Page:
Taking fish oil or vitamin D? Big studies give a long-awaited answer to the question of who does and does not use these popular nutrients.
Oil from fish taken by healthy people, in a dose found in many supplements, did not show a clear ability to reduce the risk of heart disease or cancer. The same applies to vitamin D.
However, larger amounts of purified, prescription fish oil have reduced heart problems and heart deaths in people with high triglycerides, a type of fat in the blood, and other threats to heart disease. Doctors improved the results and said they could propose a new treatment option for hundreds of thousands of such patients.
Up to 10 percent of adults in the US take fish oil. Even more people take vitamin D, despite the lack of more serious research in support of many health claims.
"Those who grow it, promote it as good for everything," but in this final test, vitamin D "did not give anything away," said Dr. James Stein, a heart specialist at the University of Wisconsin-Madison. He did not study or connect with involved companies.
The results were revealed on Saturday at the American Heart Association conference in Chicago and published by the New England Journal of Medicine.
About fish oil
These oils, also called omega-3 fatty acids, are found in salmon, tuna and some other fish. They reduce triglycerides and inflammation and may have other effects. There are different types, including EPA and DHA.
In one study, 4 grams of the Amarin Corp recipe were tested. Vascepa, which is concentrated in EPA, has over 8,000 patients with high triglycerides and an increased risk of heart disease for a variety of reasons. Everyone has already taken statins, such as Lipitor or Zocor, to lower cholesterol. Half received Vasapa, and the rest – mineral oil capsules as a comparison.
After five years, about 17 percent of people in Vascepa have experienced one of these problems – heart attack, stroke, heart-related death or clogging of arteries requiring medical care – compared to 22 percent of others.
It reduced the risk by 25 percent. Individually, heart attacks, deaths and strokes associated with the heart were lower in Vasaca. Only 21 people will have to take Vasapa for five years to prevent one of the main problems that have been investigated, "said Stein.
Side effects can be a problem: more people on Vascepa were hospitalized due to irregular heartbeats – 3 percent compared to 2 percent of the comparator group. Doctors say this is puzzling because other studies suggest that fish oil reduces this risk.
The problem with heart rhythm is that it may increase the risk of stroke, but there were fewer strokes among Vasepas, said research leader Dr. Deepak Bhatt of Brigham and Women & # 39; s Hospital in Boston.
Vascepa costs around USD 280 per month; many insurers cover it. Amarin sponsored the study, and some leaders work or consult in the company.
In another study, a lower daily dose of 1 gram of another type of fish oil was tested – a combination of EPA / DHA sold as Lovaza or Omacor and in a generic form – with 26,000 people with no heart or cancer problems.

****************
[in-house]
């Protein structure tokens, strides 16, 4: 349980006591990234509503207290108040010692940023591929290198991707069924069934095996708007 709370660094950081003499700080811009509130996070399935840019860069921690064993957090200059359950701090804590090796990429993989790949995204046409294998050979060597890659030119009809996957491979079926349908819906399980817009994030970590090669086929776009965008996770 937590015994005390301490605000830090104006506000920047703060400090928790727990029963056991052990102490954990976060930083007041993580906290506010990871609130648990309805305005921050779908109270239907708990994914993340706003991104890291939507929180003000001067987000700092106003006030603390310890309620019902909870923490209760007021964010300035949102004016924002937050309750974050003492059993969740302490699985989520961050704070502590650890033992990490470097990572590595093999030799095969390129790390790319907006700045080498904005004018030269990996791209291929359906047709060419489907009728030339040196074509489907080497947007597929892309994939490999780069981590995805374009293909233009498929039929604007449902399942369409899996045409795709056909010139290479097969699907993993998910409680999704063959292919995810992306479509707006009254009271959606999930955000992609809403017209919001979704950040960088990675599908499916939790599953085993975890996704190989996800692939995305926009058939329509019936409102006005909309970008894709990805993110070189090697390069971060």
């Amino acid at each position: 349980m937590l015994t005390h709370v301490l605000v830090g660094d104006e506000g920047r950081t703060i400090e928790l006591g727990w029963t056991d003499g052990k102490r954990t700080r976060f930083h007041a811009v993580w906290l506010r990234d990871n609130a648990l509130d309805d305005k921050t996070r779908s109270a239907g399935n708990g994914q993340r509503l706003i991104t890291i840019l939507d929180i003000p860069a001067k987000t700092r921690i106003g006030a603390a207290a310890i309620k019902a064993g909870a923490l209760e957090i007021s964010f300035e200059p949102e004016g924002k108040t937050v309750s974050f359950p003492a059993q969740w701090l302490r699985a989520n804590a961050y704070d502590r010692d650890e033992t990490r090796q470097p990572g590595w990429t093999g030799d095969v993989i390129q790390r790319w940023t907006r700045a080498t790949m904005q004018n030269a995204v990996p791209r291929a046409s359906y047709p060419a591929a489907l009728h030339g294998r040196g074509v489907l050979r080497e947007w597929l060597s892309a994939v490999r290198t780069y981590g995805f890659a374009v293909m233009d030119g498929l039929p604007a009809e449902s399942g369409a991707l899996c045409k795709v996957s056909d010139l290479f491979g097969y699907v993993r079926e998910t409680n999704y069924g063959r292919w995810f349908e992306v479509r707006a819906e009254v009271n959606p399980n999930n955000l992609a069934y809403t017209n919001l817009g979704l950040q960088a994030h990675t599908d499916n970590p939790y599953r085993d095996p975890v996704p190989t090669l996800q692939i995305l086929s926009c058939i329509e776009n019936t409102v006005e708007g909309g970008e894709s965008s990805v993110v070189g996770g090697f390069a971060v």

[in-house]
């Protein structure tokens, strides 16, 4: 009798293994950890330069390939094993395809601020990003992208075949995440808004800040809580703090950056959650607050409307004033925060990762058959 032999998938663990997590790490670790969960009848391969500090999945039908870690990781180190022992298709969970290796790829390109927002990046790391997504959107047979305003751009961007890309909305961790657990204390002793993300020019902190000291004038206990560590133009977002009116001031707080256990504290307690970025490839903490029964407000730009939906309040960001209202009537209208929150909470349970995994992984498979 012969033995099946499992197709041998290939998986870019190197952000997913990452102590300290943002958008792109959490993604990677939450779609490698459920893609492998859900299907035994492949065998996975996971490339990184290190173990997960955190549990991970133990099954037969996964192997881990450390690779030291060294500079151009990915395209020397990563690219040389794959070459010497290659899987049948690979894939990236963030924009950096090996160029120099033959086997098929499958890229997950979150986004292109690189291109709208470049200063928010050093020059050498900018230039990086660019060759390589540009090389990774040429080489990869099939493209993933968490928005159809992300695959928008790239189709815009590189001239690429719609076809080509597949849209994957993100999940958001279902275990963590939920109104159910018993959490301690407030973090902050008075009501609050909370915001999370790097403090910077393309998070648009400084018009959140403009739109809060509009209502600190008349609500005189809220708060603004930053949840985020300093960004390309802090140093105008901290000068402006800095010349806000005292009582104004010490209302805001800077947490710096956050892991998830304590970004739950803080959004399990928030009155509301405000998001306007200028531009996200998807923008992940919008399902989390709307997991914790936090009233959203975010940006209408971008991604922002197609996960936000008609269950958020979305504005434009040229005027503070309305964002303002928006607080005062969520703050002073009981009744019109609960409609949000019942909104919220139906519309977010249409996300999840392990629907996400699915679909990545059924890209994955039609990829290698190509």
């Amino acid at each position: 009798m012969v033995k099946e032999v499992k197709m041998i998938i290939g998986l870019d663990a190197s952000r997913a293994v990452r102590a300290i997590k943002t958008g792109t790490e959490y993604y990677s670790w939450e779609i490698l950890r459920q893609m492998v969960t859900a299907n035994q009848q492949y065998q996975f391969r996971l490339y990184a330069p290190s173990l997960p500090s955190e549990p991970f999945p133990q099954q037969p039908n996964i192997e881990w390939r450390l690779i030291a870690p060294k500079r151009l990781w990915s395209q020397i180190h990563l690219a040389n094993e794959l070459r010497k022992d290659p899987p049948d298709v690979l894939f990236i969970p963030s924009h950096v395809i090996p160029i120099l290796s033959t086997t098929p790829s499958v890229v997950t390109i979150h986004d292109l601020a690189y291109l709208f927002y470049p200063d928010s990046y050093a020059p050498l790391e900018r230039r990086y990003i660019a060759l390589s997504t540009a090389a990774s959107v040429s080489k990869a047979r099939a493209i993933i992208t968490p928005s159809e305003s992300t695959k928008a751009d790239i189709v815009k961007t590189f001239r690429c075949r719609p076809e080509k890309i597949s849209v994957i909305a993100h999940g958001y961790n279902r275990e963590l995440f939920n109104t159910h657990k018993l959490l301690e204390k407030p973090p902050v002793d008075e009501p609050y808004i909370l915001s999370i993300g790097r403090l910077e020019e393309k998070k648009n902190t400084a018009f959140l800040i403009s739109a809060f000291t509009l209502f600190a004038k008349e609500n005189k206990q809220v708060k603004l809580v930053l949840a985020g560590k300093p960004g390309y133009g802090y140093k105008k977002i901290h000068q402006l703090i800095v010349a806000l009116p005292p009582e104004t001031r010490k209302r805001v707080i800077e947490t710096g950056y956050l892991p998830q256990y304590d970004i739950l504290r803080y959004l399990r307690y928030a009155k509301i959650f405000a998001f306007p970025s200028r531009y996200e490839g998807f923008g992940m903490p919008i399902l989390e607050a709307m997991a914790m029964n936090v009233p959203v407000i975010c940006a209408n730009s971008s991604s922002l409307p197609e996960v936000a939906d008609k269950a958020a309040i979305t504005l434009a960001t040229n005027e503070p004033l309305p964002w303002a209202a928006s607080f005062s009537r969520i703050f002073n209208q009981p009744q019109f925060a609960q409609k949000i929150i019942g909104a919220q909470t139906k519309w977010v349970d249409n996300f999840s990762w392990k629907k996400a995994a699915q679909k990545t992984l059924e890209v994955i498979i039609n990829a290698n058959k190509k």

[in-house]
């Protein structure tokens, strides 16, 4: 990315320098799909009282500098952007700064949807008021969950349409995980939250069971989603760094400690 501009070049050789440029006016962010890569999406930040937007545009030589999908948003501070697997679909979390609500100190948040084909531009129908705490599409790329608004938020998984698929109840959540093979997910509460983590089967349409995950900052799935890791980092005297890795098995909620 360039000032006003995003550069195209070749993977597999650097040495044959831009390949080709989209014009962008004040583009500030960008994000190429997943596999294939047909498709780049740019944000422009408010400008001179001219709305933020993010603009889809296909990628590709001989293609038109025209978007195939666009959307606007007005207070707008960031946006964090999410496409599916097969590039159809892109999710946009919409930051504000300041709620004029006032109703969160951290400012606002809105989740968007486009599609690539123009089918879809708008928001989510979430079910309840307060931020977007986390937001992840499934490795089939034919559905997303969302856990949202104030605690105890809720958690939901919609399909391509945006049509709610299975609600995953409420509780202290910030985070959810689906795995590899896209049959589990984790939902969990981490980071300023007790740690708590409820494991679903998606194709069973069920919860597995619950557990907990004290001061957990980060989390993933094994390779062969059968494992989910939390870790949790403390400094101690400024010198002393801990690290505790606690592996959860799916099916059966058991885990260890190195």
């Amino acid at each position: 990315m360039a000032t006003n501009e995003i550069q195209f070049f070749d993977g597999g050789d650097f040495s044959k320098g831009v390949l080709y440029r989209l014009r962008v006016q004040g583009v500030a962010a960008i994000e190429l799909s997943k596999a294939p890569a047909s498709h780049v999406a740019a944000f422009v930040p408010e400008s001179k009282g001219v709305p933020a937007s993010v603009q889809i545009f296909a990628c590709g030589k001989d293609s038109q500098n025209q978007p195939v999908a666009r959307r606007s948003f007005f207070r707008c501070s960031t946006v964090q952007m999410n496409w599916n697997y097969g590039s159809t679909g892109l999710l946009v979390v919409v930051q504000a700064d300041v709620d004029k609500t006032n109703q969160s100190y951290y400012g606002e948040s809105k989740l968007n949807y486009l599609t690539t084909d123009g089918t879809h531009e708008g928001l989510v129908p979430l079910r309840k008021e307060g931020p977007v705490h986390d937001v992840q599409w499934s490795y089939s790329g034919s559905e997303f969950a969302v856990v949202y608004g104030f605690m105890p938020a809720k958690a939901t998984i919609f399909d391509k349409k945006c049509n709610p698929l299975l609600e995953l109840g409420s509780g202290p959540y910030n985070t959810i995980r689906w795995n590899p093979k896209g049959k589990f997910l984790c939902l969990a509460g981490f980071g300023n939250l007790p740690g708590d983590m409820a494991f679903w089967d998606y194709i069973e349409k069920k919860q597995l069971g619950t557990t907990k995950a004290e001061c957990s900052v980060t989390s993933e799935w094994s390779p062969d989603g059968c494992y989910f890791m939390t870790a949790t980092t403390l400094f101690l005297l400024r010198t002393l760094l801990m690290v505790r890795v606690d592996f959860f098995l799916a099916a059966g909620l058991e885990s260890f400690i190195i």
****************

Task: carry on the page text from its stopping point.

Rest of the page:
After about five years, indicators of the combined measure of heart attacks, strokes and other problems were similar for fish oil users and the comparator group. Cancer rates and deaths were also similar.
There were fewer myocardial infarctions in the fish oil group – 145 compared to 200 in the comparative group. The study director, Dr. JoAnn Manson of Brigham and Women & # 39; s, called it "a significant benefit," but several independent experts disagreed because of the way the study was conducted to track this and some other results.
"These findings are speculative and would have to be confirmed in a separate study," said Dr. Steven Nissen of the Cleveland Clinic.
Both studies have a common problem: oils used in comparison groups that may not have been a real placebo. Vasrap's study used mineral oil, which disrupts statins, raises cholesterol, and may worsen the comparative group and make Vascepa look better than it really is.
In the second study, olive oil was used that could help a better comparator group, possibly masking any benefit to others from fish oil.
The leaders of both studies say that any effect of comparative oils is not enough to change the main results, and independent experts agreed. But Nissen, who is running a fresh test of fish oil, uses corn oil as a comparison.
The Manson study also tested vitamin D, which the skin produces from exposure to the sun. It is difficult to get enough food, such as milk, eggs and fatty fish, although many foods are now fortified. Some studies have shown that people with lower levels of D are more likely to develop cancer, but it is not known whether supplements change this risk.
The study participants took 2,000 international units of D-3 (the most active form of vitamin D, also called cholecalciferol) or false vitamin tablets for five years.
Vitamin D had no effect on the likelihood of a heart attack, stroke or cancer development. After excluding the first two years of use, scientists observed fewer deaths due to cancer among people with vitamin – 112 compared to 149 in the placebo group.
"Cancer may take years to develop", so the difference may not appear immediately, Manson said. "It looks promising," and people will be tested longer to see if the trend continues, "she said.
Several other experts have stated that these numbers only point to a possible benefit that requires more research.
"These" positive "results should be interpreted with caution," Dr. Clifford Rosen from the Maine Medical Center Research Institute and Dr. John Keaney Jr. from the University of Massachusetts in a commentary in a medical journal.